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Polar bears descend on Moscow

 
Polar bear sow and two cubs, in AlaskaPolar bear (Ursus maritimus) sow and two cubs walking on ice and snow in the Arctic National Wildlife Refuge, Alaska

This week, we’re celebrating the 40th anniversary of a turning point in global polar bear conservation.

40 years ago the polar bear countries – United States, Canada, Russia, Greenland (Denmark) and Norway – made forward-thinking conservation commitments that helped several polar bear populations stabilize and largely recover from the historic threat of over-harvest. The countries are coming together again this week in Moscow, for the first International Forum on the Conservation of Polar Bears.

They will be celebrating the past 40 years, but they also need to plan for the next 40 — addressing the realities of a changed Arctic and a new major threat to the species: global climate change. As the Arctic ice cap recedes each year, issues that were unthinkable when the Agreement was signed are now at the forefront; Shipping and oil and gas development are increasing faster than governance can keep up, while distribution changes are forcing bears into greater conflict with people.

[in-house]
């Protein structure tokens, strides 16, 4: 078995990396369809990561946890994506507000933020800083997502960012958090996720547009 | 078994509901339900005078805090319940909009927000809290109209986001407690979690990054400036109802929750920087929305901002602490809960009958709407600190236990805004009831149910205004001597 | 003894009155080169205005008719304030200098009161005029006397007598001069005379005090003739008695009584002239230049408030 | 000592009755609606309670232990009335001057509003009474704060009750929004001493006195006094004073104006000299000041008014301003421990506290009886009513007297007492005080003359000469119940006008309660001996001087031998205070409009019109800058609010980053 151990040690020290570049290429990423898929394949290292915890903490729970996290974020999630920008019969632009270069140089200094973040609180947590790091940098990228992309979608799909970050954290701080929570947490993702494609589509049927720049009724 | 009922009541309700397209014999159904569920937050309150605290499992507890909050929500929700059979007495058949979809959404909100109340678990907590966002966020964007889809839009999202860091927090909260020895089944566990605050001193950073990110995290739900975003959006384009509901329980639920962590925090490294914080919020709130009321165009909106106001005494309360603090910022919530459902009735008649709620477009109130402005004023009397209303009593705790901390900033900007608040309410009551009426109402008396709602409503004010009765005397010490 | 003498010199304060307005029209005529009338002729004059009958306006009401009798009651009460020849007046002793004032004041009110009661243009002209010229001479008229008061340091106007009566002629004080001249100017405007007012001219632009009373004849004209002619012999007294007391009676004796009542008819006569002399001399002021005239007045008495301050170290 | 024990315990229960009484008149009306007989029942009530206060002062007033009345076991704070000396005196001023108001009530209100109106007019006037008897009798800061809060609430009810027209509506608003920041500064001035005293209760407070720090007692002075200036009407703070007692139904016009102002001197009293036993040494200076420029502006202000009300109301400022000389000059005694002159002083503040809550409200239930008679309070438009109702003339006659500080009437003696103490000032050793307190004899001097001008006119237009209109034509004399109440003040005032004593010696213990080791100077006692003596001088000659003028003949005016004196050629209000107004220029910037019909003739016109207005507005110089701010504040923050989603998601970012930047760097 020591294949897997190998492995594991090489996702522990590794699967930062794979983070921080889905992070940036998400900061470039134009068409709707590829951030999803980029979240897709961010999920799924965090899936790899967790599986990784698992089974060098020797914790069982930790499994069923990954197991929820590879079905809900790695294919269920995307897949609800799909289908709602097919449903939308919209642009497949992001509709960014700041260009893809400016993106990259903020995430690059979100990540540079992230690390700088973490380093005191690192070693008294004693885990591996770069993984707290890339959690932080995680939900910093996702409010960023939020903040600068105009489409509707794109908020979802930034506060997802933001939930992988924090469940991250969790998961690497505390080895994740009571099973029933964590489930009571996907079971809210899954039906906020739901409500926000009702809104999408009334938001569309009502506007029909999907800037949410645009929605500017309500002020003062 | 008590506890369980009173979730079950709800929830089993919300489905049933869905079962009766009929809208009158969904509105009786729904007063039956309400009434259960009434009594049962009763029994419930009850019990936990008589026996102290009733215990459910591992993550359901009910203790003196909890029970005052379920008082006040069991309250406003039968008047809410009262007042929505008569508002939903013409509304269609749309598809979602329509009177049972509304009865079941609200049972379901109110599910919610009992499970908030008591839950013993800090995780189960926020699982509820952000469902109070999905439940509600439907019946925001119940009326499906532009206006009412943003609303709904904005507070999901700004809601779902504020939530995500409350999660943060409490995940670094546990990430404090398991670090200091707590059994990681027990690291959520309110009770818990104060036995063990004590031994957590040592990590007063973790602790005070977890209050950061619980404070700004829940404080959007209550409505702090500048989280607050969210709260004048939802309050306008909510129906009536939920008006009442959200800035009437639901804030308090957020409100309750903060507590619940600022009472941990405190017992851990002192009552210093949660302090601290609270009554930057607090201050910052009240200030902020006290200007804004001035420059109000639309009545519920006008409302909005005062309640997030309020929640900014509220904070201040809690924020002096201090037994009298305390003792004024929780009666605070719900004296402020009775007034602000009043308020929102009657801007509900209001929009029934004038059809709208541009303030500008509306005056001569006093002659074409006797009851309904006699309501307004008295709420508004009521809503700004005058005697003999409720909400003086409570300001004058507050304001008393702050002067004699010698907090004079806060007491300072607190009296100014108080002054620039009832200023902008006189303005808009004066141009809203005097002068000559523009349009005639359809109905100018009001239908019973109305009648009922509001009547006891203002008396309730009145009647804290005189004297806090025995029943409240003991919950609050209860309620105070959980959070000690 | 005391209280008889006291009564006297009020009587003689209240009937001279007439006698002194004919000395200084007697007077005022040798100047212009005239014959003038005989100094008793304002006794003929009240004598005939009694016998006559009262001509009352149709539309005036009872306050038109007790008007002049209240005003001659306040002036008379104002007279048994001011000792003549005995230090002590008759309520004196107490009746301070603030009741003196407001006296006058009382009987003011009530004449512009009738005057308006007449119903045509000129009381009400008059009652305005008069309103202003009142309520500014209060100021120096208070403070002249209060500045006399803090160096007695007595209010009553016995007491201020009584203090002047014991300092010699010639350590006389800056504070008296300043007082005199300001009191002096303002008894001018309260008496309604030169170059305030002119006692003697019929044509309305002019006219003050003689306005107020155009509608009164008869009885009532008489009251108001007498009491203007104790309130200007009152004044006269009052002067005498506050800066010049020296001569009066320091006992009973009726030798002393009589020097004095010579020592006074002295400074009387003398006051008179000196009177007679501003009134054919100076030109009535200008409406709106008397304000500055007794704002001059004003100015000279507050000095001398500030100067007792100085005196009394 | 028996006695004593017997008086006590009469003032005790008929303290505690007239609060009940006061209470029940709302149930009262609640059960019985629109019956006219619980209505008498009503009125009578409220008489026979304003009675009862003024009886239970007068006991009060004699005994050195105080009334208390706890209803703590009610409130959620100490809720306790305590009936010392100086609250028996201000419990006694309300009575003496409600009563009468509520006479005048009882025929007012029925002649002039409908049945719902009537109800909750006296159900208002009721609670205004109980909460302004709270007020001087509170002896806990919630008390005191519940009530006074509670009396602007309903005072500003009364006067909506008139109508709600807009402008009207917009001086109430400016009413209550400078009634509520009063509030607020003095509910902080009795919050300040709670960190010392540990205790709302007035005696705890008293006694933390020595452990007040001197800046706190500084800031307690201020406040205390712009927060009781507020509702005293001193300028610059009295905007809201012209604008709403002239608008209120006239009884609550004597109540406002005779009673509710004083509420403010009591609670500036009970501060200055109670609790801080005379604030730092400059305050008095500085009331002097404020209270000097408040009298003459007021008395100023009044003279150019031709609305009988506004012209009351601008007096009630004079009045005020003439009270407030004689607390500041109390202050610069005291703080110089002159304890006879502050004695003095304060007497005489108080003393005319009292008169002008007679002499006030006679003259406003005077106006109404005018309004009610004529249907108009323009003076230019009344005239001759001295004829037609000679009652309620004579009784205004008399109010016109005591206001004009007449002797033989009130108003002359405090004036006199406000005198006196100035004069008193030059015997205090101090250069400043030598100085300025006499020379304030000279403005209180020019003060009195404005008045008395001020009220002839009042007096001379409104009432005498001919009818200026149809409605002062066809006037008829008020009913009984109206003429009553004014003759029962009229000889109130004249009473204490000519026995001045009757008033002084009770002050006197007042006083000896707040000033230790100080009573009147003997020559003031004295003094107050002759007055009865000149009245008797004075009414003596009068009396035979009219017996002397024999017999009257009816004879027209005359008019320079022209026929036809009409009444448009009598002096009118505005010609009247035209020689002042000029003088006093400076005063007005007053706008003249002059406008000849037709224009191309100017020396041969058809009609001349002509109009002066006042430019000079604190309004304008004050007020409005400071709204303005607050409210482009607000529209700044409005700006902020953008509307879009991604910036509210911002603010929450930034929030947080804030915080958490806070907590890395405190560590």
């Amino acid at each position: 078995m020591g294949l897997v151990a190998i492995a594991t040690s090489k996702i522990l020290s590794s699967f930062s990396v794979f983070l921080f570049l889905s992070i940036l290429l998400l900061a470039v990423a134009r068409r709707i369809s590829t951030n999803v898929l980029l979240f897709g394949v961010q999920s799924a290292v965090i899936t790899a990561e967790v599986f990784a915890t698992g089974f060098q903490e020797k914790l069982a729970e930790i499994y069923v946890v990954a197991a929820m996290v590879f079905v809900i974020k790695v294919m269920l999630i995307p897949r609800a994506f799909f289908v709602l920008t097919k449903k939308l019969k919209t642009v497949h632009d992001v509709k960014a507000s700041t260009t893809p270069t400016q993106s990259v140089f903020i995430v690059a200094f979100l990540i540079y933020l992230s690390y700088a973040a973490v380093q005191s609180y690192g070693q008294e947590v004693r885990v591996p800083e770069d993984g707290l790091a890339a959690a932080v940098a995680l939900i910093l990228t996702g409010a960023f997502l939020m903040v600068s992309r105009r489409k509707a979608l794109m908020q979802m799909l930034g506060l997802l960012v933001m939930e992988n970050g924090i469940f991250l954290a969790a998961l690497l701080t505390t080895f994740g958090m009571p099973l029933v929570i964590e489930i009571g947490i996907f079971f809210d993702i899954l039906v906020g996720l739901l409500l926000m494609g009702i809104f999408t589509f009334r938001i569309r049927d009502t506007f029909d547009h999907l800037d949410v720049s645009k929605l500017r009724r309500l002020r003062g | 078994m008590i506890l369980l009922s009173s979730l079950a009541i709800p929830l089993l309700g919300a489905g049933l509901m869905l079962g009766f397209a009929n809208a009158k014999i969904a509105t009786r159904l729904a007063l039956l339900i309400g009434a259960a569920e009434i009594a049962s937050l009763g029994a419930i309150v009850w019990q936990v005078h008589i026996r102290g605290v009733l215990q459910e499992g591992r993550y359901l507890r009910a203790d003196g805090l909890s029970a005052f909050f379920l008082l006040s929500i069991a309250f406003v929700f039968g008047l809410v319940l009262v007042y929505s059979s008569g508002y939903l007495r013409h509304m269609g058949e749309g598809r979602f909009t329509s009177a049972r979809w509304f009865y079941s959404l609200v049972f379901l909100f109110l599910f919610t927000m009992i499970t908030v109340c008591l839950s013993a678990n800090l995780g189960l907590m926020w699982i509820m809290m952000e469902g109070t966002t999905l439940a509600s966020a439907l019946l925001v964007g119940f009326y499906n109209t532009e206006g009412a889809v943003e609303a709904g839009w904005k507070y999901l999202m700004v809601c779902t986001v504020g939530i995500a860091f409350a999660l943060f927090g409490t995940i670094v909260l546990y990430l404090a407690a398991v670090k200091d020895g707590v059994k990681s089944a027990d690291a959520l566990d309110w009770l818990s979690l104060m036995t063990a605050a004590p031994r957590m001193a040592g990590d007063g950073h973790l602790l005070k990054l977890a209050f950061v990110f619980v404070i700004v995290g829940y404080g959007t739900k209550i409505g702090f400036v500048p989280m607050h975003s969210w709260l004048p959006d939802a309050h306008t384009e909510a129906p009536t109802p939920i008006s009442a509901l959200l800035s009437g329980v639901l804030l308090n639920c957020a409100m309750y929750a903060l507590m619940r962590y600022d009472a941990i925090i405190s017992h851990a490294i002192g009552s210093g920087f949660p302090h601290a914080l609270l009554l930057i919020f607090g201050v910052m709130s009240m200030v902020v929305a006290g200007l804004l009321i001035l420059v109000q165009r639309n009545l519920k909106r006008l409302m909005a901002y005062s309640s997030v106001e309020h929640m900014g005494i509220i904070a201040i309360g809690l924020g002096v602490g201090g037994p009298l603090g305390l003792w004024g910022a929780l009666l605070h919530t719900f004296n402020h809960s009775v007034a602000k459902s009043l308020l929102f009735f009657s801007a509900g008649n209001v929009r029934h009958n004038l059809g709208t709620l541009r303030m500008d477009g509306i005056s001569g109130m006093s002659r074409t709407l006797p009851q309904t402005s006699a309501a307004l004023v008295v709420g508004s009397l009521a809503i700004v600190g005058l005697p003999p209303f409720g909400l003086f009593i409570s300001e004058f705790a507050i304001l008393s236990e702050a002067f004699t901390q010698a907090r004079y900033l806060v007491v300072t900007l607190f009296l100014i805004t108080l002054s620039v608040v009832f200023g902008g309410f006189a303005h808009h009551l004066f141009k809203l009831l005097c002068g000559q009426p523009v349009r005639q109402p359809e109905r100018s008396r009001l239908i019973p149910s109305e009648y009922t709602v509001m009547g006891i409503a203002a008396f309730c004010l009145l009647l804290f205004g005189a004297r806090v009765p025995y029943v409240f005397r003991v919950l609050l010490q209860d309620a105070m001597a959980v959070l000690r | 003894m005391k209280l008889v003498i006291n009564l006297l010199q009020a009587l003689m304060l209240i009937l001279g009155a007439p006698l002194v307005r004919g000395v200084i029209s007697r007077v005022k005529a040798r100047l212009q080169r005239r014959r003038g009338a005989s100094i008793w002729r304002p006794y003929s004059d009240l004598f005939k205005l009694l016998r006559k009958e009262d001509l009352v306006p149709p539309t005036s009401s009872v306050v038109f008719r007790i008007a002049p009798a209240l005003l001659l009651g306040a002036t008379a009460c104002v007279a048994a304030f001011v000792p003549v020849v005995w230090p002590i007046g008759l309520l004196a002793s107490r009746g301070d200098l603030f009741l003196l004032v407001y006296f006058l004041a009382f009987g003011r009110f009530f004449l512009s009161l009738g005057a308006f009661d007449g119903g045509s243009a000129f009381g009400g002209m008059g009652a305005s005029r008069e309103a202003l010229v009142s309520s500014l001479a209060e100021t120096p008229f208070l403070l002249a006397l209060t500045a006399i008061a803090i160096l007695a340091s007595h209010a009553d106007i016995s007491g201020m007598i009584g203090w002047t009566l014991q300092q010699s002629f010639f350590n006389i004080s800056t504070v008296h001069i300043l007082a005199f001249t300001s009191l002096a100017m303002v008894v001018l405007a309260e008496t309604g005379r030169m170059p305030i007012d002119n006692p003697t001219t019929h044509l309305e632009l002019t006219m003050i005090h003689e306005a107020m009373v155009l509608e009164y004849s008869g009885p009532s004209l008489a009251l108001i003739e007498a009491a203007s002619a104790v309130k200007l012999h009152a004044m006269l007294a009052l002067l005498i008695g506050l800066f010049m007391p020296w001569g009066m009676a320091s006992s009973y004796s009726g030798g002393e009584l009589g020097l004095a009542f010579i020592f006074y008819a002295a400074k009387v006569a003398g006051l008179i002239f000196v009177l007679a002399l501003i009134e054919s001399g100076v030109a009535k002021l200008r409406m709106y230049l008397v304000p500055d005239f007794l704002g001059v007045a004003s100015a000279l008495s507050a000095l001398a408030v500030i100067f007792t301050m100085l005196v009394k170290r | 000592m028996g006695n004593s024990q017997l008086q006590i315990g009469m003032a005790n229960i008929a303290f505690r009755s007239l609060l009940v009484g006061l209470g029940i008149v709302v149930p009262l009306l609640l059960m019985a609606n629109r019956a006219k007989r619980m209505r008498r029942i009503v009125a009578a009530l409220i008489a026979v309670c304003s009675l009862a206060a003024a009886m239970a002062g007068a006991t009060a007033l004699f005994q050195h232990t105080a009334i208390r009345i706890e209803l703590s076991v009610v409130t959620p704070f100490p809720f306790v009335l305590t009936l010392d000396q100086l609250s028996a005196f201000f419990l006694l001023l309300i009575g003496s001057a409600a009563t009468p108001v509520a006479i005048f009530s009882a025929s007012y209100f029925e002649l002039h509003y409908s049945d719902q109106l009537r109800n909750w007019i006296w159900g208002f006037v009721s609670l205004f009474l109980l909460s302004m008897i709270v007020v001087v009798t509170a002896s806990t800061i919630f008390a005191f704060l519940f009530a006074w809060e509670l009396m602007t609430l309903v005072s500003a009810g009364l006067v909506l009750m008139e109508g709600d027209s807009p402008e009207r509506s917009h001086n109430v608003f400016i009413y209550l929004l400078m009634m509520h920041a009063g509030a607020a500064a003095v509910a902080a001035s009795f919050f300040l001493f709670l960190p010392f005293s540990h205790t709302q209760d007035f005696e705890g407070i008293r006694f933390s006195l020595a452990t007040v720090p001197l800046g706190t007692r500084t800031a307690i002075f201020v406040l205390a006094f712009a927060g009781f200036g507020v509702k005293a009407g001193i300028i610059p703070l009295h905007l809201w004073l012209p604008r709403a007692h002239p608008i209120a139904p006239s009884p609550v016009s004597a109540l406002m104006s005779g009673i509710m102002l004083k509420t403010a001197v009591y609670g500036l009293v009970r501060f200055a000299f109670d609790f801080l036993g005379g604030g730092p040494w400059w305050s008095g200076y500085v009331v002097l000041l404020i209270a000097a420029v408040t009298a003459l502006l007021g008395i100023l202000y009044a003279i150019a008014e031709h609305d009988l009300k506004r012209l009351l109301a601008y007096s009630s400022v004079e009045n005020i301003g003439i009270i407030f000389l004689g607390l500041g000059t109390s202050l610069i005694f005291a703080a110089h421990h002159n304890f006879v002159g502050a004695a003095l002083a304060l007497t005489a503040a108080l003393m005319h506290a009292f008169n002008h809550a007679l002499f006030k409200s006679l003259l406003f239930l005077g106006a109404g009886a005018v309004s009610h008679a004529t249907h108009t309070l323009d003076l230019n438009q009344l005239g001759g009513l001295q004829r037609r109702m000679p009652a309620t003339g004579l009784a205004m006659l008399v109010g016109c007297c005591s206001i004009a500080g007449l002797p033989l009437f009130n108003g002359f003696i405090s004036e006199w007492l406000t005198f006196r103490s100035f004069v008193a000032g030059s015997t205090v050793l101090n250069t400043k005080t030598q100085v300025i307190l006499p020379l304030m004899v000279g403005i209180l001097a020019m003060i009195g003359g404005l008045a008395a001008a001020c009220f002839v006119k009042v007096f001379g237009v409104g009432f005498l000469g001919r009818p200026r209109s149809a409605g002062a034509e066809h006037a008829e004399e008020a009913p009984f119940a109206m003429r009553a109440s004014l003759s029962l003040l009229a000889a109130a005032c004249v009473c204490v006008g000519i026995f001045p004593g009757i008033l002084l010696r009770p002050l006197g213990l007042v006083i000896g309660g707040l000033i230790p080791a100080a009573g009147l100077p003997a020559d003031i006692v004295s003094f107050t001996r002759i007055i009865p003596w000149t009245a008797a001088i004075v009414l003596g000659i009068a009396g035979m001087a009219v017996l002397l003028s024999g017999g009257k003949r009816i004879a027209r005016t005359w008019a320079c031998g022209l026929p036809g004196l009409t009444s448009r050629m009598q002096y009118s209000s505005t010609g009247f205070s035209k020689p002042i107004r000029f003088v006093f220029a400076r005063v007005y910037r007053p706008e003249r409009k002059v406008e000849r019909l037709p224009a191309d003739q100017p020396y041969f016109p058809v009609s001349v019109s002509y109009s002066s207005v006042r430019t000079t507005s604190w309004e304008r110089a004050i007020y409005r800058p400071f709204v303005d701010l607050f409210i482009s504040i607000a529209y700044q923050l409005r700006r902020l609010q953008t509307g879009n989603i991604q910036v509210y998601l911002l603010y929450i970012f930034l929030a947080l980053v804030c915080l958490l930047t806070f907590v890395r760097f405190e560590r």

Yet in many ways, polar bears have a better chance at survival now than in 1973. Thanks to the Agreement, harvest is largely controlled. The role of Indigenous people in polar bear conservation and management since the Agreement was signed has changed remarkably and positively. We have an opportunity to take action that will help to conserve polar bears before their habitat is irreparably changed.

Will these countries lead the way again? We’re asking them to make meaningful commitments to polar bear conservation in the coming years. Add your voice, and we’ll share your message on the blog.

Thanks to Susan Novotny from WWF Canada for her input on this blog post.

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